Using "go card" on Linux standalone with -ui
richmondmathewson at gmail.com
Sun Sep 25 14:35:36 EDT 2011
On 09/25/2011 09:23 PM, Ben Rubinstein wrote:
> Richard, Mark, thanks for your continuing responses.
> On 21/09/2011 16:37, Richard Gaskin wrote:
>> Ben Rubinstein wrote:
>>> I need to go to particular cards, to avoid masses of rewriting of
>>> this app which more normally runs with a GUI, as the scripts reference
>>> controls and properties on different cards.
>> Why do you need to "go" to a card? Data can be accessed from any
>> object, even
>> those that aren't "opened".
> Yep, I 'need' to use 'go' only to avoid rewriting a lot of code. The
> app does a bunch of functionality, guided by 'scripts' (not LC
> scripts); most of my (handful) of clients use it interactively, with a
> GUI (some use it from the command line as a scheduled task as well,
> but this has to date always been on machines running Windows, that
> have a GUI even if nobody can see it). This is the first case where
> we want to deploy it as a scheduled task on machine without a GUI.
> It's not worth that level of rewriting to make it work - for this
> particular case I could by now have coded an alternative in Python -
> especially since much of the value of this is that all the
> functionality of the app should be available.
> So I don't 'need' to use go - but I want to!
> On 22/09/2011 03:04, Mark Wieder wrote:
> > I don't think it's a big mystery - any sort of a UI operation: go to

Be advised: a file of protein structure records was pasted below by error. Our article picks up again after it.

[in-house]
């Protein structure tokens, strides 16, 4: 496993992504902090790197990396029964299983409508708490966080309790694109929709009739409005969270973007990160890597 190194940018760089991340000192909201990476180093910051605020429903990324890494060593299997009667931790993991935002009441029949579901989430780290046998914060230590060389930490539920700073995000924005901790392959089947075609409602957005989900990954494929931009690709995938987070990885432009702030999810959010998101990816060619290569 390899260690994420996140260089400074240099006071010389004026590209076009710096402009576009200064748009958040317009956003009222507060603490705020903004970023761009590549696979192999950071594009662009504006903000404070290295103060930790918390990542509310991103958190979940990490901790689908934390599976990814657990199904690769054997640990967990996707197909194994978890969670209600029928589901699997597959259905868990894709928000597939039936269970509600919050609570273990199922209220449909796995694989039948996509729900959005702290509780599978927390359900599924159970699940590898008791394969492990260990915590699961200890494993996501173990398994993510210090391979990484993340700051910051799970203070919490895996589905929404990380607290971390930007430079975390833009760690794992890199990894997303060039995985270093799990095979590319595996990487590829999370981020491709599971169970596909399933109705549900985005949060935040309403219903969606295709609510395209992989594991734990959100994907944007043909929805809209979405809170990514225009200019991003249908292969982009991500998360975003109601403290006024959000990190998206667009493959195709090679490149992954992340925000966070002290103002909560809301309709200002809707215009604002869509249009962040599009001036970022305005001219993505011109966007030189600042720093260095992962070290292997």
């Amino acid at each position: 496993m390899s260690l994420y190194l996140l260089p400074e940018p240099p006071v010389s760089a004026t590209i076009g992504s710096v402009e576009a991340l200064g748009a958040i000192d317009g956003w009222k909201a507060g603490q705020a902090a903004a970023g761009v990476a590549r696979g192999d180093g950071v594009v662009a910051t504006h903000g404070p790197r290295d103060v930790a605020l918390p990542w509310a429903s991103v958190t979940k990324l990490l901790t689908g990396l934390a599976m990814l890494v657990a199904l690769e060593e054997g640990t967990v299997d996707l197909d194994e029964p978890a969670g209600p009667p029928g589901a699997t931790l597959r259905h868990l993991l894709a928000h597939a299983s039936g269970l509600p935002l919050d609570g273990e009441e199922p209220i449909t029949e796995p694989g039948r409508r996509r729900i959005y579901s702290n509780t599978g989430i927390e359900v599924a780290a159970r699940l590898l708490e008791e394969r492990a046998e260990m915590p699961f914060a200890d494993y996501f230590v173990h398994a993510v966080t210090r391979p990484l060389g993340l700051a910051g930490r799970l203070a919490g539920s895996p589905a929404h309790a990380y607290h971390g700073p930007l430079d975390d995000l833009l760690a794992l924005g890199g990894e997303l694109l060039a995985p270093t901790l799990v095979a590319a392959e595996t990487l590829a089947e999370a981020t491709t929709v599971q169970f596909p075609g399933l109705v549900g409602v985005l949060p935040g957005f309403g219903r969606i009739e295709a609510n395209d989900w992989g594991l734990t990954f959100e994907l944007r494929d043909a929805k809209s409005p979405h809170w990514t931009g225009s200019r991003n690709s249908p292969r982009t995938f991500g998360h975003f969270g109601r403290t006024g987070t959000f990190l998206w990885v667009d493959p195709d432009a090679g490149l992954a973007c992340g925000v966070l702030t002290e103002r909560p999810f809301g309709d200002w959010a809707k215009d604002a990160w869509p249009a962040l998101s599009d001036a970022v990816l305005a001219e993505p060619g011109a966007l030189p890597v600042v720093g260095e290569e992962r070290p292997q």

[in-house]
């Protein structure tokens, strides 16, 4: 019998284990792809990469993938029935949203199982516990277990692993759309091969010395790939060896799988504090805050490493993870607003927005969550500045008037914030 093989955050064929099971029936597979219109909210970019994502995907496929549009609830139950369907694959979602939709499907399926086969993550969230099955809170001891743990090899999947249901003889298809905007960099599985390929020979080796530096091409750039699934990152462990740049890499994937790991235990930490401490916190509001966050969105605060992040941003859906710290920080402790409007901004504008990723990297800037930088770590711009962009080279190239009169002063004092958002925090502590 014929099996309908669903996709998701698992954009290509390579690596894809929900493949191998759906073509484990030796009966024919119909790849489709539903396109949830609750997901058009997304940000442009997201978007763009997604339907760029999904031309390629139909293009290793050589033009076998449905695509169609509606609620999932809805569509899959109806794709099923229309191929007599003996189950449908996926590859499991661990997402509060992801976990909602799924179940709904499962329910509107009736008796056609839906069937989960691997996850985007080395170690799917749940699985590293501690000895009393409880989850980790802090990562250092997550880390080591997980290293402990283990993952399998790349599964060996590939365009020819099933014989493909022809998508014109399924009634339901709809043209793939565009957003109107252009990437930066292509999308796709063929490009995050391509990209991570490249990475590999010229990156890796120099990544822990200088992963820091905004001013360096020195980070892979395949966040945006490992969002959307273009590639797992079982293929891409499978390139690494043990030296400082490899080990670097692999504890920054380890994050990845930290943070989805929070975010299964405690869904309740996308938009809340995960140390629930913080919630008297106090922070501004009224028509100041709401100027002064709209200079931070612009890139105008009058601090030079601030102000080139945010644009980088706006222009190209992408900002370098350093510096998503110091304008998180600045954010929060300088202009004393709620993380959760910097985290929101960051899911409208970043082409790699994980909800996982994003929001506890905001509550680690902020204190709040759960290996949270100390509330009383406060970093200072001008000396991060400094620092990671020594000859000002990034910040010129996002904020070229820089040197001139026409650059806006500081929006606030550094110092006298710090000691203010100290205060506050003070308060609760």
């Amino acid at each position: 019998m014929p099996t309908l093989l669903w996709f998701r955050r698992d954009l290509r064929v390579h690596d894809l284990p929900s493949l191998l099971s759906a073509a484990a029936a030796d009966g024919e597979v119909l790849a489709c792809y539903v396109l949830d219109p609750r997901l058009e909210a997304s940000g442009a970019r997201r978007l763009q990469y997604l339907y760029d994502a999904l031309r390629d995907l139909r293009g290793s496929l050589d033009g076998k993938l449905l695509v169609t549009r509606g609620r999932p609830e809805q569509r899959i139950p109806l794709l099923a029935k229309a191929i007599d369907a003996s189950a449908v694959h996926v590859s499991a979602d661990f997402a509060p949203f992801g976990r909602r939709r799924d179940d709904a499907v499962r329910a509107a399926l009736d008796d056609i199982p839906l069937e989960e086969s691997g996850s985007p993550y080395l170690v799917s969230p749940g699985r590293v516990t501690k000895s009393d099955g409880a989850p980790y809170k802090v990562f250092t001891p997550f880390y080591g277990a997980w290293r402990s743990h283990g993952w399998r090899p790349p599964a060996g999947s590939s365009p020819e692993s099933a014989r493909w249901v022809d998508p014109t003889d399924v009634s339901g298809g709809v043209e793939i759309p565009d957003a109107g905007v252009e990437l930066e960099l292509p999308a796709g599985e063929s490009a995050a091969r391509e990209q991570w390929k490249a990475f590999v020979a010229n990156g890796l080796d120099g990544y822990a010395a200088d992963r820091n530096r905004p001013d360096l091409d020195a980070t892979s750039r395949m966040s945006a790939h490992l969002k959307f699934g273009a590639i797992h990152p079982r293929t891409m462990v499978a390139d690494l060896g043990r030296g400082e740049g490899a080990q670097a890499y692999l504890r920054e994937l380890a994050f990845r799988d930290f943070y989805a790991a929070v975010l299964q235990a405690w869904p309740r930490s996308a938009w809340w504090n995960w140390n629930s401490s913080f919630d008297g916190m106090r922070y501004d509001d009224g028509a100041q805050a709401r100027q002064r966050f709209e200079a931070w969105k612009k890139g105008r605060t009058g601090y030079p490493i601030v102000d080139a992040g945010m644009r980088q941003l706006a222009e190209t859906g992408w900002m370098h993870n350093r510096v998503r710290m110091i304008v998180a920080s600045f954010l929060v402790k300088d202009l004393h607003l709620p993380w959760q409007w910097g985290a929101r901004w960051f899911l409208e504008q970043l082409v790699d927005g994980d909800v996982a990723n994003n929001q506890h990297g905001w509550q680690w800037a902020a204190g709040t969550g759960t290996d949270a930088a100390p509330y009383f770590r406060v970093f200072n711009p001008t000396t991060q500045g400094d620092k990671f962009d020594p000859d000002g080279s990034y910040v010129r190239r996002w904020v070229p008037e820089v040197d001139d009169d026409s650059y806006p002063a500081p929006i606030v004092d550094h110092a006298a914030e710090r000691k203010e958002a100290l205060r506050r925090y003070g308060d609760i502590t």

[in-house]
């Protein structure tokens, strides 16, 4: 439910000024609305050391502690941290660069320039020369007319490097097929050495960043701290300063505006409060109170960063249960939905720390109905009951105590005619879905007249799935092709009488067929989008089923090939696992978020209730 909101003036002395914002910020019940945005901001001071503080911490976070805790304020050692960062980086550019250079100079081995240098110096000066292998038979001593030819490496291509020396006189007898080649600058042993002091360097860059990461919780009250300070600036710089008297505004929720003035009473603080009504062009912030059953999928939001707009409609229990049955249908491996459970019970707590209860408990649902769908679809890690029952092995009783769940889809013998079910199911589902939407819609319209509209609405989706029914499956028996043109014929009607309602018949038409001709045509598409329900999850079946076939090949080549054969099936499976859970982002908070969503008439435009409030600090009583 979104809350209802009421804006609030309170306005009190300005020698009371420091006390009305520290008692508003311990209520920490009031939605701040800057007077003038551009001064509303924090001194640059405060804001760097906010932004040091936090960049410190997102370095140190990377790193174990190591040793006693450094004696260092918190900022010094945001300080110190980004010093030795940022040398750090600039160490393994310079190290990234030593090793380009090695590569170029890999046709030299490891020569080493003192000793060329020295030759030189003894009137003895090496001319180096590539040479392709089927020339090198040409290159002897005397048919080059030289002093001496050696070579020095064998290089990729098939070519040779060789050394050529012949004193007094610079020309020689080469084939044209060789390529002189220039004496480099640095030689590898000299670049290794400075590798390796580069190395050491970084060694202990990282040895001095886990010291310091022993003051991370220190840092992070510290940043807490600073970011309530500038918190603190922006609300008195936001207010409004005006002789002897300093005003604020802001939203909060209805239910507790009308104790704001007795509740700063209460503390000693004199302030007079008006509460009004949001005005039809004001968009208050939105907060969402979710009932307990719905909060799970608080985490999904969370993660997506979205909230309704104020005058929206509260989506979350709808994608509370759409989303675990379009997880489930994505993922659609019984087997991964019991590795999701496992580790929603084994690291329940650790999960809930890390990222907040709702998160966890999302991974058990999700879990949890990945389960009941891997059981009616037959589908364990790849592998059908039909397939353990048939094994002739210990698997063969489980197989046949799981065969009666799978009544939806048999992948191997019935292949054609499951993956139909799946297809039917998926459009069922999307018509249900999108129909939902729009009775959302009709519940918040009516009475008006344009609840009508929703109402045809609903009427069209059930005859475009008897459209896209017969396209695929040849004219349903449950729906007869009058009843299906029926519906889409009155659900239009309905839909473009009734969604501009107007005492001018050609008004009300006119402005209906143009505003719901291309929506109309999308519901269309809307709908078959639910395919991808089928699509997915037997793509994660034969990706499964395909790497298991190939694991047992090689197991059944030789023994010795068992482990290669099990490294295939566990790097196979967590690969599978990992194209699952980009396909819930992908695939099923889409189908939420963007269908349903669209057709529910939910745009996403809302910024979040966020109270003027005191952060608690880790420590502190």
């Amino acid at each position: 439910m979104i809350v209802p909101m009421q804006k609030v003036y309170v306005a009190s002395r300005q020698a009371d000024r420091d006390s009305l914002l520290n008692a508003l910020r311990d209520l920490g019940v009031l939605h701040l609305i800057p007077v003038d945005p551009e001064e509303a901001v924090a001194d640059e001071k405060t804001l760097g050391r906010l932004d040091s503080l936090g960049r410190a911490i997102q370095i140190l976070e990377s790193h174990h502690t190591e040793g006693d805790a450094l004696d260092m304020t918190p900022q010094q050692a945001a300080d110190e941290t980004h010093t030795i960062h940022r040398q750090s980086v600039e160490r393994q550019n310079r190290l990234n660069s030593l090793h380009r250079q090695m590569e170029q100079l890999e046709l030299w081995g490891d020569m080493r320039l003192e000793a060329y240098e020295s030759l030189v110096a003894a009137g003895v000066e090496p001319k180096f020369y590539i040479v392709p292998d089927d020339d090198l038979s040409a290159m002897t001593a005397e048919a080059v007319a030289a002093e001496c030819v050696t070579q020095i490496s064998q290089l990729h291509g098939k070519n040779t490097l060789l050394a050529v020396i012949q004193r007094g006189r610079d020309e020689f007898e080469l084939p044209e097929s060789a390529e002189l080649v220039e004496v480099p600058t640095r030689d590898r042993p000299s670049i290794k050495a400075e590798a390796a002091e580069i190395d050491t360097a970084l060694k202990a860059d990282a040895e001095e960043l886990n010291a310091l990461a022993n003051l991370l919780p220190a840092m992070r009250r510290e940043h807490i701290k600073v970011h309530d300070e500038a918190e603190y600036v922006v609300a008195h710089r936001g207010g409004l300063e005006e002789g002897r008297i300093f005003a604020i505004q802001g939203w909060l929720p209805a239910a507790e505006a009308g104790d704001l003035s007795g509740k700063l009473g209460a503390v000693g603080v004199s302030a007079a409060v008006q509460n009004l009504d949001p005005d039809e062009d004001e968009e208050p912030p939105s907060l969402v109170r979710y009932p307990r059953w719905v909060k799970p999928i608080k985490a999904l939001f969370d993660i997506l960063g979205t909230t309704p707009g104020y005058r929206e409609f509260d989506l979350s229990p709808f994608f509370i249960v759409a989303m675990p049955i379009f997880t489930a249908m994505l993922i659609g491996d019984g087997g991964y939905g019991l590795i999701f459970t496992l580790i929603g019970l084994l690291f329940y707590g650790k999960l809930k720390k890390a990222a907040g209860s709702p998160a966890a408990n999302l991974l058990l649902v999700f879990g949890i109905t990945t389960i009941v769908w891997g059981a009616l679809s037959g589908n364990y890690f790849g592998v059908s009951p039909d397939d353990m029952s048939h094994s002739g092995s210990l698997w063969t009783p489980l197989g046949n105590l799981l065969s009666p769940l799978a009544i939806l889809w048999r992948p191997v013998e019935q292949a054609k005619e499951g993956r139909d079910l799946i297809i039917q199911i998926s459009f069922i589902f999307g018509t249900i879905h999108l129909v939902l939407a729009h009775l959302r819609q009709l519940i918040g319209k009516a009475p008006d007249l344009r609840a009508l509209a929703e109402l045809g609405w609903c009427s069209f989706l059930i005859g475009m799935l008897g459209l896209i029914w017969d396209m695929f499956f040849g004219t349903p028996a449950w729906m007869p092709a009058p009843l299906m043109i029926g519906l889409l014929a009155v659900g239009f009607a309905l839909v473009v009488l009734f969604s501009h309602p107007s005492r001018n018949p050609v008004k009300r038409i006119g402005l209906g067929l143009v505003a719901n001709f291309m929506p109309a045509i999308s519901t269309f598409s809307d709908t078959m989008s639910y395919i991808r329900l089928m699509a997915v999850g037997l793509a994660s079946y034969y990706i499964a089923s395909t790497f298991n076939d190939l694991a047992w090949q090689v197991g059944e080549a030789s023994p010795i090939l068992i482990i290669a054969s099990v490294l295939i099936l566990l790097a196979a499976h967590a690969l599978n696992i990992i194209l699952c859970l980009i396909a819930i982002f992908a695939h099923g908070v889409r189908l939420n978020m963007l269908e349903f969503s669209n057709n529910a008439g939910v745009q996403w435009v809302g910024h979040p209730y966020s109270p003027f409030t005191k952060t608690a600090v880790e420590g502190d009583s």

> > card x, show field, etc, might well have assertions to make sure the
> > engine isn't going to grobble off the end of the road. I think that's
> > a proper use of assertions, but there should also be a check to make
> > sure that we're not in -ui mode beforehand.
> Surely the point is that all those operations should be - and AFAICT
> most are - implemented with suitable checks to make sure there is a
> UI; and that the assertion is revealing one which hasn't been. I just
> wondered if anyone else had come across this before and found out
> which operation it is that has this problem.
At the risk of appearing very stupid indeed; how can one have statements
go to card "CFifteen"
when the application has no GUI?
I suppose one could say that the application consists of a stcck
consisting of card that cannot be seen
to which I would reply, that if I slice open my hard-disk with a hacksaw
I'm going to get nowhere looking for stacks and cards; all I'm going to
find are lots of Iron oxide molecules
lying around in funny alignments.
This is rather like the poet John Keats, who went to the dissection of a
human body in London,
and was surprised to find that there were no images of external things
inside the brain of the dead man.
Surely the answer to this question is to ask how deep the stack/card
metaphor extends in Livecode, only as to a GUI, or further down.
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